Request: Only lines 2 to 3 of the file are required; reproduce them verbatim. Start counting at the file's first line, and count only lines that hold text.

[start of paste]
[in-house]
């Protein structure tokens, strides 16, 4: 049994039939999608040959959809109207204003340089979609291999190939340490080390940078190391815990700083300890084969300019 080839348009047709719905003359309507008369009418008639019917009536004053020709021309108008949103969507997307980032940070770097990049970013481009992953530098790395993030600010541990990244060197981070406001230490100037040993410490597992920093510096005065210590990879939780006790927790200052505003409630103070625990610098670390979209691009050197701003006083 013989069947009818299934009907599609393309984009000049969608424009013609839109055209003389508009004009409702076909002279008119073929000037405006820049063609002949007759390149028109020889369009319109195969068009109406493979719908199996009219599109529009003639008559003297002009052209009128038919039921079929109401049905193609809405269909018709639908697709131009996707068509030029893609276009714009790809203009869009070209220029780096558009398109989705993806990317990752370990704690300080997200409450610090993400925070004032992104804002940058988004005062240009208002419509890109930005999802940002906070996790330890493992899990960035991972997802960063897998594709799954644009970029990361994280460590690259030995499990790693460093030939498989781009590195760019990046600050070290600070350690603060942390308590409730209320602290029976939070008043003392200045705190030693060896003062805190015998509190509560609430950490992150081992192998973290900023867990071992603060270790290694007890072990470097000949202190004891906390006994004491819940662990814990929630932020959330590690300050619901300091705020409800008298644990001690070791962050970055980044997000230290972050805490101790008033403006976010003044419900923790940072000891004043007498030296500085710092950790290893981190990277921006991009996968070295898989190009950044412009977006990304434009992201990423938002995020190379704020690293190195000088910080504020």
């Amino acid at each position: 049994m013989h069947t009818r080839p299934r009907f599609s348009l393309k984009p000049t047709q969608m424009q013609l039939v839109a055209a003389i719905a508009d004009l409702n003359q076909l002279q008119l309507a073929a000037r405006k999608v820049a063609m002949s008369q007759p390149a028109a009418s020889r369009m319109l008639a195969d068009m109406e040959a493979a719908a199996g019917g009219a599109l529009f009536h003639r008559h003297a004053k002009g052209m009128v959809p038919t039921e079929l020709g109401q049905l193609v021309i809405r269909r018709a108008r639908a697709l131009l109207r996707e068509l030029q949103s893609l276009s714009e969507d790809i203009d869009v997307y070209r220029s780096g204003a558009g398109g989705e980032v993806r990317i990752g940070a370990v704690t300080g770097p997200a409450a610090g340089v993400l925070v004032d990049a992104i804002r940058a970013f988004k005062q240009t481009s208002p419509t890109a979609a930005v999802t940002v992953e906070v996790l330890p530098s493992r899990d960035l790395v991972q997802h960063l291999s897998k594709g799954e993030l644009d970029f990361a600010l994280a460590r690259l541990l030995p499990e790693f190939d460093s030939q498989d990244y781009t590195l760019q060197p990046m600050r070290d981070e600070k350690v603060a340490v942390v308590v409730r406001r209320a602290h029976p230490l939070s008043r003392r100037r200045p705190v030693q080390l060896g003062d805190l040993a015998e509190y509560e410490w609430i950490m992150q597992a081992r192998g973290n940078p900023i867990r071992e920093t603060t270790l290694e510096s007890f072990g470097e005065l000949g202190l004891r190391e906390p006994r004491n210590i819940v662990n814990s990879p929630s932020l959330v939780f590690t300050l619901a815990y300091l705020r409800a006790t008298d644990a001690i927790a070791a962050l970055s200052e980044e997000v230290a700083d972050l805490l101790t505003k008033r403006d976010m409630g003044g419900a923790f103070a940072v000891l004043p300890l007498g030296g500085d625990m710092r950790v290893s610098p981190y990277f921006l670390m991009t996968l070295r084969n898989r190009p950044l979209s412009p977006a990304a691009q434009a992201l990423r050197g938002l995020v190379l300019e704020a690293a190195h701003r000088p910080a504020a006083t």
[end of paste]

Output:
């Protein structure tokens, strides 16, 4: 049994039939999608040959959809109207204003340089979609291999190939340490080390940078190391815990700083300890084969300019 080839348009047709719905003359309507008369009418008639019917009536004053020709021309108008949103969507997307980032940070770097990049970013481009992953530098790395993030600010541990990244060197981070406001230490100037040993410490597992920093510096005065210590990879939780006790927790200052505003409630103070625990610098670390979209691009050197701003006083 013989069947009818299934009907599609393309984009000049969608424009013609839109055209003389508009004009409702076909002279008119073929000037405006820049063609002949007759390149028109020889369009319109195969068009109406493979719908199996009219599109529009003639008559003297002009052209009128038919039921079929109401049905193609809405269909018709639908697709131009996707068509030029893609276009714009790809203009869009070209220029780096558009398109989705993806990317990752370990704690300080997200409450610090993400925070004032992104804002940058988004005062240009208002419509890109930005999802940002906070996790330890493992899990960035991972997802960063897998594709799954644009970029990361994280460590690259030995499990790693460093030939498989781009590195760019990046600050070290600070350690603060942390308590409730209320602290029976939070008043003392200045705190030693060896003062805190015998509190509560609430950490992150081992192998973290900023867990071992603060270790290694007890072990470097000949202190004891906390006994004491819940662990814990929630932020959330590690300050619901300091705020409800008298644990001690070791962050970055980044997000230290972050805490101790008033403006976010003044419900923790940072000891004043007498030296500085710092950790290893981190990277921006991009996968070295898989190009950044412009977006990304434009992201990423938002995020190379704020690293190195000088910080504020």
């Amino acid at each position: 049994m013989h069947t009818r080839p299934r009907f599609s348009l393309k984009p000049t047709q969608m424009q013609l039939v839109a055209a003389i719905a508009d004009l409702n003359q076909l002279q008119l309507a073929a000037r405006k999608v820049a063609m002949s008369q007759p390149a028109a009418s020889r369009m319109l008639a195969d068009m109406e040959a493979a719908a199996g019917g009219a599109l529009f009536h003639r008559h003297a004053k002009g052209m009128v959809p038919t039921e079929l020709g109401q049905l193609v021309i809405r269909r018709a108008r639908a697709l131009l109207r996707e068509l030029q949103s893609l276009s714009e969507d790809i203009d869009v997307y070209r220029s780096g204003a558009g398109g989705e980032v993806r990317i990752g940070a370990v704690t300080g770097p997200a409450a610090g340089v993400l925070v004032d990049a992104i804002r940058a970013f988004k005062q240009t481009s208002p419509t890109a979609a930005v999802t940002v992953e906070v996790l330890p530098s493992r899990d960035l790395v991972q997802h960063l291999s897998k594709g799954e993030l644009d970029f990361a600010l994280a460590r690259l541990l030995p499990e790693f190939d460093s030939q498989d990244y781009t590195l760019q060197p990046m600050r070290d981070e600070k350690v603060a340490v942390v308590v409730r406001r209320a602290h029976p230490l939070s008043r003392r100037r200045p705190v030693q080390l060896g003062d805190l040993a015998e509190y509560e410490w609430i950490m992150q597992a081992r192998g973290n940078p900023i867990r071992e920093t603060t270790l290694e510096s007890f072990g470097e005065l000949g202190l004891r190391e906390p006994r004491n210590i819940v662990n814990s990879p929630s932020l959330v939780f590690t300050l619901a815990y300091l705020r409800a006790t008298d644990a001690i927790a070791a962050l970055s200052e980044e997000v230290a700083d972050l805490l101790t505003k008033r403006d976010m409630g003044g419900a923790f103070a940072v000891l004043p300890l007498g030296g500085d625990m710092r950790v290893s610098p981190y990277f921006l670390m991009t996968l070295r084969n898989r190009p950044l979209s412009p977006a990304a691009q434009a992201l990423r050197g938002l995020v190379l300019e704020a690293a190195h701003r000088p910080a504020a006083t």